Thanksgiving is an annual holiday celebrated mainly in the United States, Canada, some Caribbean islands, and Liberia. It is also an official holiday for all workers in the US and Canada. The initial meaning is to celebrate the harvest and give thanks to God for a full and peaceful life. But the history of Thanksgiving beginning in 1621 is the subject of much debate. In this article, let’s explore the history of Thanksgiving in America.
What is The History Of Thanksgiving in America?
In America, the first Thanksgiving was celebrated by the Pilgrims in 1621 in the Colony of Plymouth, in present-day Massachusetts, after a good harvest. And this is said to be the official origin of Thanksgiving day because of its true meaning. So what exactly is the history of Thanksgiving in America? A fact that will probably surprise you.
The Origin of Thanksgiving Day
Around the 16th – 17th centuries, some Catholics and Puritans in England were forced to convert to his religion by the then emperor. These people did not accept and were imprisoned. After being detained for a while, they were released and questioned again, but they still refused to convert and were forced to leave England.
Then they moved to the Netherlands to live. After a while, they quickly realized that they could not assimilate into this country’s culture and were afraid that their descendants would lose their roots, so they continued to immigrate to the Americas on a ship called the Mayflower.
The people on this ship (about 102 people), later known as the Pilgrims, arrived at the Plymouth Colony in New England during the winter. They arrived too late to plant many crops, and without fresh food, half of the colony died from the disease.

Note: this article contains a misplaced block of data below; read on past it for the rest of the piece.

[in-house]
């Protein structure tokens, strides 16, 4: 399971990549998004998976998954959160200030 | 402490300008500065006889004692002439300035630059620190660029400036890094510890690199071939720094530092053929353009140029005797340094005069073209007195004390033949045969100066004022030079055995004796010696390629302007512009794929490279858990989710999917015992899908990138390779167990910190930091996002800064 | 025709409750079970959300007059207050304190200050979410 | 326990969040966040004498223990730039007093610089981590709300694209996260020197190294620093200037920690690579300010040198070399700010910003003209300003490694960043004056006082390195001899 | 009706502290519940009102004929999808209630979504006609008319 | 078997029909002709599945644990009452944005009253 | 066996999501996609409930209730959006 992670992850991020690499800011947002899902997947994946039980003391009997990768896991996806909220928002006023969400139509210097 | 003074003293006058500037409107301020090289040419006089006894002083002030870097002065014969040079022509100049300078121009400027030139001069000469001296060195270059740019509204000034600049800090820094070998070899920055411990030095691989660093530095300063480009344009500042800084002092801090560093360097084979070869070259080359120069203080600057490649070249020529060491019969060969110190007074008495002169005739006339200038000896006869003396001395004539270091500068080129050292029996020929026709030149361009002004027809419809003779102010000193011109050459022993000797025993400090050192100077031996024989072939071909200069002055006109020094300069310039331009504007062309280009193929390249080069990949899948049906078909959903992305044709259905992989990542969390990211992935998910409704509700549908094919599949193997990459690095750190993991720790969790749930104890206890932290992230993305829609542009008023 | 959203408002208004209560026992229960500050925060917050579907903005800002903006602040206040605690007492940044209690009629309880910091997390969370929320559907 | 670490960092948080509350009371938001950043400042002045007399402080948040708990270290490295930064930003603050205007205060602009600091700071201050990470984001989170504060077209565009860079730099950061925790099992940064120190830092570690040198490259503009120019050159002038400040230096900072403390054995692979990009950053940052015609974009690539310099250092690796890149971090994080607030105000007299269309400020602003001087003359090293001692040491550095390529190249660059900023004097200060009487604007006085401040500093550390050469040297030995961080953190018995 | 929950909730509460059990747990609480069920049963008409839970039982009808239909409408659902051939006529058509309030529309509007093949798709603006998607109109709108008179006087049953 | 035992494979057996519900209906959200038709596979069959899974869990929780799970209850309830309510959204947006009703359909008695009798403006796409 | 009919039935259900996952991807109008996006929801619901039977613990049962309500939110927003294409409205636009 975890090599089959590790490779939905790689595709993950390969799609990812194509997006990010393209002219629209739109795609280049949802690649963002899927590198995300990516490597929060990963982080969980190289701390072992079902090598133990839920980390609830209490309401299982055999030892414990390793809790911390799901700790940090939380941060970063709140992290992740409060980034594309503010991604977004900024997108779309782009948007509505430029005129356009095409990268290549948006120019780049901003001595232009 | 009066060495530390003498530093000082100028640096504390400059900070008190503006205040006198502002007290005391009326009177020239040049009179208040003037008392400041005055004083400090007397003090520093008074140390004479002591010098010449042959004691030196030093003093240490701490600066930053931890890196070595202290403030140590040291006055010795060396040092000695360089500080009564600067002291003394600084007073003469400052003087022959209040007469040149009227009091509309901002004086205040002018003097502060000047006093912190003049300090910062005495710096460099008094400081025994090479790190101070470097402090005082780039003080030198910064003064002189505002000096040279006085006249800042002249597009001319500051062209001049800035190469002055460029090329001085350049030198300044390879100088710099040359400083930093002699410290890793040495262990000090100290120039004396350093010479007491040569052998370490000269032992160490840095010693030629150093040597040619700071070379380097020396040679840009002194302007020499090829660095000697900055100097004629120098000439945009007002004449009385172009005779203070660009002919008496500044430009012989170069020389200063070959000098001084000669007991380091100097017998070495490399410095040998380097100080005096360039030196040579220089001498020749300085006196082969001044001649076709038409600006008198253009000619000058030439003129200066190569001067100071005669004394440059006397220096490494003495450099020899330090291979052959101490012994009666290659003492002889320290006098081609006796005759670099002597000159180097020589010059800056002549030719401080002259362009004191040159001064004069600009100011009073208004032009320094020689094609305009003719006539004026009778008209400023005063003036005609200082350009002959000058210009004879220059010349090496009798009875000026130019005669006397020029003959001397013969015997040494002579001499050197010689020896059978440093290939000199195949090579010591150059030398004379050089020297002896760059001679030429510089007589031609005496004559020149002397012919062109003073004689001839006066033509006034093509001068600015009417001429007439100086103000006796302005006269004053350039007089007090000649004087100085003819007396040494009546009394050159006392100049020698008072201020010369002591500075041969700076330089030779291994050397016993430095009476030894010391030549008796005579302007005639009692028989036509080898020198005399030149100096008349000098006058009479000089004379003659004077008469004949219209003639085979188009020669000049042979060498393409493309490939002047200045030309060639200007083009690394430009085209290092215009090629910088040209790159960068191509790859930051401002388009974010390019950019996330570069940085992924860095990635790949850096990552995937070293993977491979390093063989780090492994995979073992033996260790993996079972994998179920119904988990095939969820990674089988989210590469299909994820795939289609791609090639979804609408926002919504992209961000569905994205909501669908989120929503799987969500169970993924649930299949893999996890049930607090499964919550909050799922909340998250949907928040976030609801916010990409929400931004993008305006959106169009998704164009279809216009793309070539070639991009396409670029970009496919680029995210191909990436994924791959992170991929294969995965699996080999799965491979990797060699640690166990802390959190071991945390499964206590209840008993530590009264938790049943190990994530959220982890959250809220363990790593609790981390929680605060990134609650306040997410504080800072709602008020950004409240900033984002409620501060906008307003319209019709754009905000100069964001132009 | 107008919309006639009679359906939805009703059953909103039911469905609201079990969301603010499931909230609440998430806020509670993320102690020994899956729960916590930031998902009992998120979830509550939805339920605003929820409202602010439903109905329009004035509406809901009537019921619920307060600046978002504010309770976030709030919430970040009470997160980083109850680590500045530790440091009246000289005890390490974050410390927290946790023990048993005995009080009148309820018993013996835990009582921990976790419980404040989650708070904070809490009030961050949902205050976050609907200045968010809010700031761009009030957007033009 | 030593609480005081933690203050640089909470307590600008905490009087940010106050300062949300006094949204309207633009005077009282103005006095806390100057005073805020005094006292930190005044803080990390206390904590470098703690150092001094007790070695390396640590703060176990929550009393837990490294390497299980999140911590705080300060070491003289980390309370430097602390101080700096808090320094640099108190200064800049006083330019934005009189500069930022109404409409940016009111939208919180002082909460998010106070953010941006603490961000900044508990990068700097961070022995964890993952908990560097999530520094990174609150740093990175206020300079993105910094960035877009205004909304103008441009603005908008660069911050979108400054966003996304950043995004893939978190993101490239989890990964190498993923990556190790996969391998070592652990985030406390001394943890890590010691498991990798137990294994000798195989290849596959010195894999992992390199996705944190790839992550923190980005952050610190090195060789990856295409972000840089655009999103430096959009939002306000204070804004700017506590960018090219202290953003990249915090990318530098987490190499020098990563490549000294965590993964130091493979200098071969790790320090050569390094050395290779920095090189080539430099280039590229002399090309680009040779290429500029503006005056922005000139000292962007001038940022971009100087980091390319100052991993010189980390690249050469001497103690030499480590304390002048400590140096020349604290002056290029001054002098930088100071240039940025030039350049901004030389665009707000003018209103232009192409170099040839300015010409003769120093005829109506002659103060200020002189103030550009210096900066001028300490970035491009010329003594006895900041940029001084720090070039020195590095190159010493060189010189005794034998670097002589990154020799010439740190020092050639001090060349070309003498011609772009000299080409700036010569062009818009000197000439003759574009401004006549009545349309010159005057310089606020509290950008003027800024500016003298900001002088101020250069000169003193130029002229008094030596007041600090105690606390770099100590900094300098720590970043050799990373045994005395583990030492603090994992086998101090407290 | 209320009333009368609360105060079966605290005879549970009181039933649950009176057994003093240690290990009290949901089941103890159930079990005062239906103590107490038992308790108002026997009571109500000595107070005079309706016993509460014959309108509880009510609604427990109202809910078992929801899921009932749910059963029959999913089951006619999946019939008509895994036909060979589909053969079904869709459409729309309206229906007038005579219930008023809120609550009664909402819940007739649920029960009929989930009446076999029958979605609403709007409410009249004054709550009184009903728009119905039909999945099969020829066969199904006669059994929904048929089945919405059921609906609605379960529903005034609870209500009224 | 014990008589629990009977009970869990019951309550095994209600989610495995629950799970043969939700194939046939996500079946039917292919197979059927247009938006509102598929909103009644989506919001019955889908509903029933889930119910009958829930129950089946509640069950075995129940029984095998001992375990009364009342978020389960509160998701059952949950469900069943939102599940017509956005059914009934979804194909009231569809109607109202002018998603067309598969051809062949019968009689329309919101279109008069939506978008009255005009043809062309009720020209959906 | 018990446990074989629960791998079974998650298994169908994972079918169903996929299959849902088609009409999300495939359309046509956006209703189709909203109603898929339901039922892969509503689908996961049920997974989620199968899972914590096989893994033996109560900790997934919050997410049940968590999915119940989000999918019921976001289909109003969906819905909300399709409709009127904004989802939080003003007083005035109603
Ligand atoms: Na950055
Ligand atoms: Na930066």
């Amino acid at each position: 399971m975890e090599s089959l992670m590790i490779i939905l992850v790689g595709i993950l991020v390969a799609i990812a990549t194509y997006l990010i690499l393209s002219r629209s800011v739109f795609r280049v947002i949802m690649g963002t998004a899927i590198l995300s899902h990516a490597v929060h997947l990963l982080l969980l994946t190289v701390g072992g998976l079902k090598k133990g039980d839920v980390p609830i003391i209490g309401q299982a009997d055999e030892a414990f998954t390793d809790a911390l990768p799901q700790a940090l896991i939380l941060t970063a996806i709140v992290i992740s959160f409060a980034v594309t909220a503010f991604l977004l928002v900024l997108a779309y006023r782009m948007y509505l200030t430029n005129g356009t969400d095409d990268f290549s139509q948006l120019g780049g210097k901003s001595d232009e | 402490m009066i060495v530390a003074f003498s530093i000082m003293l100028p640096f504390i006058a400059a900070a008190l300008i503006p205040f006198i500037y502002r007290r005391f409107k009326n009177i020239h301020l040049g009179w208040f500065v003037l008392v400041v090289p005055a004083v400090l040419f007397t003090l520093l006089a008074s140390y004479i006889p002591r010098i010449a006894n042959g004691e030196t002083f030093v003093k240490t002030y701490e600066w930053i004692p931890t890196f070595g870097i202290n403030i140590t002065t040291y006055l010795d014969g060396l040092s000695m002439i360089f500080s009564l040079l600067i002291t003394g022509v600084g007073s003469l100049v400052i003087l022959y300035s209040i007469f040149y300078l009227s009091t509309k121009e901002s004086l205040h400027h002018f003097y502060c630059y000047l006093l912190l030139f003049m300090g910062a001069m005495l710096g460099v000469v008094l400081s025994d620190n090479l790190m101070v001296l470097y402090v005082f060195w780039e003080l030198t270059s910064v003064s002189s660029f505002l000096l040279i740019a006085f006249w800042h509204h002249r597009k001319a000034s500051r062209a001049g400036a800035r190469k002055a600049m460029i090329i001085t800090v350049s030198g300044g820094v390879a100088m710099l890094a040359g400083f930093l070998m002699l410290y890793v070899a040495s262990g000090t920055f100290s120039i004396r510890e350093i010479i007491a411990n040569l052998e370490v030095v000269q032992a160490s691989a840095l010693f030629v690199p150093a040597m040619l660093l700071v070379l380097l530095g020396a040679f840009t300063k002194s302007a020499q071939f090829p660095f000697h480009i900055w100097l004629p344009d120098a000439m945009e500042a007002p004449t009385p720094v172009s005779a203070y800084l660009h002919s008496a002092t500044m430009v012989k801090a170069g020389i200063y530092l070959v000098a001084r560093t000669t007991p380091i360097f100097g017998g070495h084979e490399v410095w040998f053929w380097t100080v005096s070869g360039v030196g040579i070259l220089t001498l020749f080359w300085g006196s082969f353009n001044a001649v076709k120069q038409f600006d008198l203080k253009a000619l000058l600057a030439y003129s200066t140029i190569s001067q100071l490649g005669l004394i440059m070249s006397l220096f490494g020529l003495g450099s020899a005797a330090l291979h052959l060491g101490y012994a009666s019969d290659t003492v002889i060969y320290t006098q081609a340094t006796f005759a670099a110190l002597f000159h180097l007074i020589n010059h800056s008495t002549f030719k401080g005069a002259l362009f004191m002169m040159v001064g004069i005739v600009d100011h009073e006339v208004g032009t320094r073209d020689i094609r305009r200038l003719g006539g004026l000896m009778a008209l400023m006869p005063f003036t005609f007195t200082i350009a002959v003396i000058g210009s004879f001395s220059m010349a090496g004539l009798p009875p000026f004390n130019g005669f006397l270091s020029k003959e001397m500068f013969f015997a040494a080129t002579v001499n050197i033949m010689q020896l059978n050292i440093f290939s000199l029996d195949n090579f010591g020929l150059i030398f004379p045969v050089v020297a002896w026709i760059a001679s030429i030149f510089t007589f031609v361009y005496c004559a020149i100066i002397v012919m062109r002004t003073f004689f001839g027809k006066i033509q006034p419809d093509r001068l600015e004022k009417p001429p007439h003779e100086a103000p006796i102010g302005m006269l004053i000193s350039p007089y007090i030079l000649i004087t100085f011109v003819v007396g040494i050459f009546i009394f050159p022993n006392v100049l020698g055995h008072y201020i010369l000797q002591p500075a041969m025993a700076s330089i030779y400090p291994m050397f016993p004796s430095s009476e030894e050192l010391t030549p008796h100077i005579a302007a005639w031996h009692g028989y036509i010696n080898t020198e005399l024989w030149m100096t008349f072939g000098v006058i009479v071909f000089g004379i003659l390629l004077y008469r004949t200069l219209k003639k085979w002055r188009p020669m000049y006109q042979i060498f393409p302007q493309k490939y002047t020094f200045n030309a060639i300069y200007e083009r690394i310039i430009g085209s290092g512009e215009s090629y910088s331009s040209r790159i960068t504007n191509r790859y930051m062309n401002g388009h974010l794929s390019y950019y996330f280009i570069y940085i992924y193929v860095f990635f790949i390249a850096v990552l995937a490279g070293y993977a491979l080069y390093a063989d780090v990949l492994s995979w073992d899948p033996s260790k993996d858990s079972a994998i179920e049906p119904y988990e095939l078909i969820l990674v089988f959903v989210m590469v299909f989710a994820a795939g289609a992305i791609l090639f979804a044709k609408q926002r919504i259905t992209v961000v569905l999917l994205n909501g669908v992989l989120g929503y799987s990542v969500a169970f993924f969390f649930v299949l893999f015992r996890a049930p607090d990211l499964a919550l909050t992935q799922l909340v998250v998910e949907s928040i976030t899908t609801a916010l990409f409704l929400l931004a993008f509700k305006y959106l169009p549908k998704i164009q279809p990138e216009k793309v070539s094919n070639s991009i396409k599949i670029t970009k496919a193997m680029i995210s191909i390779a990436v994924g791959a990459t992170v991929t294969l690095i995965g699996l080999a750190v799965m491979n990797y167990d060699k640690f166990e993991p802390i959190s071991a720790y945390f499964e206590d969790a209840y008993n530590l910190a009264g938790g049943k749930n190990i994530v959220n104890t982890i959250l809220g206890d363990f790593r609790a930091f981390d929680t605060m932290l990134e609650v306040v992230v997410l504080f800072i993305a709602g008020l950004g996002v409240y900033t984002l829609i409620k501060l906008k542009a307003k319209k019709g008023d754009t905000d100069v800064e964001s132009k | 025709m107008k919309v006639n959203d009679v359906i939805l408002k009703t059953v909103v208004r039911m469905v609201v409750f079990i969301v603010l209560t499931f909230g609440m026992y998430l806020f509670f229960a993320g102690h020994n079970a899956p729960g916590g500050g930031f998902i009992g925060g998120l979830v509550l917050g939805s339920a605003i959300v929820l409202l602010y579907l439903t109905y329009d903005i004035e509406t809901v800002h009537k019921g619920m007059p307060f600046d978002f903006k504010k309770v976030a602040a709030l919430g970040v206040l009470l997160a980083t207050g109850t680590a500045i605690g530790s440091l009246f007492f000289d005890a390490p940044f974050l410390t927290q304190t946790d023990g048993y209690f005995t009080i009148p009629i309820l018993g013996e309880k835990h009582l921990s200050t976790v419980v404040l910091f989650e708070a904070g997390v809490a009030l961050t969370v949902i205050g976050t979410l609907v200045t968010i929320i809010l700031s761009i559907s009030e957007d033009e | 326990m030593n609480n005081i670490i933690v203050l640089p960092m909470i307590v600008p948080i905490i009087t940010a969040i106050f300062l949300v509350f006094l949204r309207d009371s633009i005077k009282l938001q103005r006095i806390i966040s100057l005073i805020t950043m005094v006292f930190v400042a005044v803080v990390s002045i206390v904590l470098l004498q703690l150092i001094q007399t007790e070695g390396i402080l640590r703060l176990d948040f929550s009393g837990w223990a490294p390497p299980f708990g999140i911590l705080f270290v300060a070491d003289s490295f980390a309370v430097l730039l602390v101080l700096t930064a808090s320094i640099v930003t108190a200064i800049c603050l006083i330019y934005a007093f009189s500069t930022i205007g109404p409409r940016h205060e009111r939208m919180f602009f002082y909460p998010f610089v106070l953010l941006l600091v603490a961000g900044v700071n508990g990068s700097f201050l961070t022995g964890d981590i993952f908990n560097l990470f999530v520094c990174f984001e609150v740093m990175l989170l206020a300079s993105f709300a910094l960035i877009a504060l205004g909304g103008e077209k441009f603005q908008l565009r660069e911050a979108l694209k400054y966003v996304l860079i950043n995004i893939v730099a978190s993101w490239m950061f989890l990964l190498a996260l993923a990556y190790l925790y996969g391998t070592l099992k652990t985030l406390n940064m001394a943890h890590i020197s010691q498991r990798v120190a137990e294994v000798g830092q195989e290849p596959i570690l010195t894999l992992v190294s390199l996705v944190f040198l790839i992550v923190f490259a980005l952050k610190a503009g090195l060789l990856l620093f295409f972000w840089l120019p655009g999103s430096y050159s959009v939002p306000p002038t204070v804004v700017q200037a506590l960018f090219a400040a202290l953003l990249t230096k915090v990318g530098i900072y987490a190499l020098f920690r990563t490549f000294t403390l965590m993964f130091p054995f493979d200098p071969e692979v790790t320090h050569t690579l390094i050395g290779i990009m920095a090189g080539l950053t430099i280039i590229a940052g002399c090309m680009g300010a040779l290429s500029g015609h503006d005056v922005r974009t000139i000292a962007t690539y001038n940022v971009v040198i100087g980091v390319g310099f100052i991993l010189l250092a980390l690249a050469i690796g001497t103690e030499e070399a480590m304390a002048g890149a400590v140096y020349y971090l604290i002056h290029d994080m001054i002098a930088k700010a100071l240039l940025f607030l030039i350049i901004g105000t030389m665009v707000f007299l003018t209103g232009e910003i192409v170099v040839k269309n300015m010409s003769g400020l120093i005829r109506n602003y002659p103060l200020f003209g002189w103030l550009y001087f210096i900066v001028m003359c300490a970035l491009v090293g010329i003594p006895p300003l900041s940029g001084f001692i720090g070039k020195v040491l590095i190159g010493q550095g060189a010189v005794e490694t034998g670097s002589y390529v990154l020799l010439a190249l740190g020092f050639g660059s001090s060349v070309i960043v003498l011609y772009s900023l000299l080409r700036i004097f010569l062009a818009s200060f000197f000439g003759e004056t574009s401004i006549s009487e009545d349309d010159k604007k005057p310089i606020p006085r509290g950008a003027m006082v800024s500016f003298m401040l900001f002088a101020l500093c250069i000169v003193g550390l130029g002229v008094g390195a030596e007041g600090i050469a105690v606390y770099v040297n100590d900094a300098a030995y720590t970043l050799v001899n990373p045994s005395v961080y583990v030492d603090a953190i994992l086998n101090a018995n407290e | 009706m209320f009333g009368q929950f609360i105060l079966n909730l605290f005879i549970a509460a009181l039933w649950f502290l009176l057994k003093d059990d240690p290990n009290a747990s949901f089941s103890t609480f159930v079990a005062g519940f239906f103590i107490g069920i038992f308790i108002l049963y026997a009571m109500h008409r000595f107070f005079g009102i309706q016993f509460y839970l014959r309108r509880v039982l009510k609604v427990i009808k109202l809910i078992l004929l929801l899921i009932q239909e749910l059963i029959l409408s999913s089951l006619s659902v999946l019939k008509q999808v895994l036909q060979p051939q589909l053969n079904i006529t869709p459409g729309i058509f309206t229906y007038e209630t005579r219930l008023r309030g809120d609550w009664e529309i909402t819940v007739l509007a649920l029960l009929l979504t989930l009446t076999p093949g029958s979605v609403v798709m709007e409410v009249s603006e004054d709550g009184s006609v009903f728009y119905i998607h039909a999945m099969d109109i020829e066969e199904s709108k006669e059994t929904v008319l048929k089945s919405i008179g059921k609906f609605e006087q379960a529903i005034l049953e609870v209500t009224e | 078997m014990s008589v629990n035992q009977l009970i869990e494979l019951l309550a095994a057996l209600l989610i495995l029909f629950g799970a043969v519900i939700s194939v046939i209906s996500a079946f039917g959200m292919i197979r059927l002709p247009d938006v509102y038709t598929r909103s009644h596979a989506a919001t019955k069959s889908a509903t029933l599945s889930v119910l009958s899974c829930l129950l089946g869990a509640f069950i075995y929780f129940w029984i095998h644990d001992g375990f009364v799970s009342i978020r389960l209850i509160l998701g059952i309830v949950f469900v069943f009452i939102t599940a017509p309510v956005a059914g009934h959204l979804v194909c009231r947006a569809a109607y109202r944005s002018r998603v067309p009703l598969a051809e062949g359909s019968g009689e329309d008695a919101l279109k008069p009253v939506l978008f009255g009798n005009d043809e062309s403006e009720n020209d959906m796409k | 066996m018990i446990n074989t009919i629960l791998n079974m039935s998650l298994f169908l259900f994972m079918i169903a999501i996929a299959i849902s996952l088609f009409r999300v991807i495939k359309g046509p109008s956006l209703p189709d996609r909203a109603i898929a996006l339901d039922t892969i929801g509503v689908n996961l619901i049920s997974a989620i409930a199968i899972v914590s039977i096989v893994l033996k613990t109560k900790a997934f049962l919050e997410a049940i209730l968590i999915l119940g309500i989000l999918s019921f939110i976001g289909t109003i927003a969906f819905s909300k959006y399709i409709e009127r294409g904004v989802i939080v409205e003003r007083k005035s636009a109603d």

The following spring, the Wampanoag Iroquois tribe taught them how to grow corn, new food for the colonists. They showed them other crops to grow on foreign lands and how to hunt and fish.
When the Pilgrims were able to fend for themselves, they held a party to thank God for allowing them to live to this day. They invited the local Iroquois chief and 90 members of his tribe and enjoyed a meal together. Since then, every year the descendants of the Pilgrims have always celebrated thanksgiving for the good things that have come to life.
The History Of Thanksgiving In America
For North Americans or Canadians, the first Thanksgiving took place in 1578, celebrated by Martin Frobisher and his expedition in Newfoundland to thank God for keeping them alive on their journey. long and stormy from England. However, some also think that Thanksgiving may have taken place earlier (circa 1541).
In America, the first Thanksgiving was celebrated by the Pilgrims in 1621 in the Colony of Plymouth, in present-day Massachusetts, after a good harvest. And this is said to be the official origin of Thanksgiving day because of its true meaning.
Meaning of Thanksgiving Day
Initially, Thanksgiving Day was celebrated with the meaning of thanking God for creating a source of life and giving people a peaceful and prosperous life, without wars and droughts. By the middle of the 19th century, the internal tension in the United States, which could cause civil war, was celebrated on Thanksgiving Day as a campaign to build solidarity.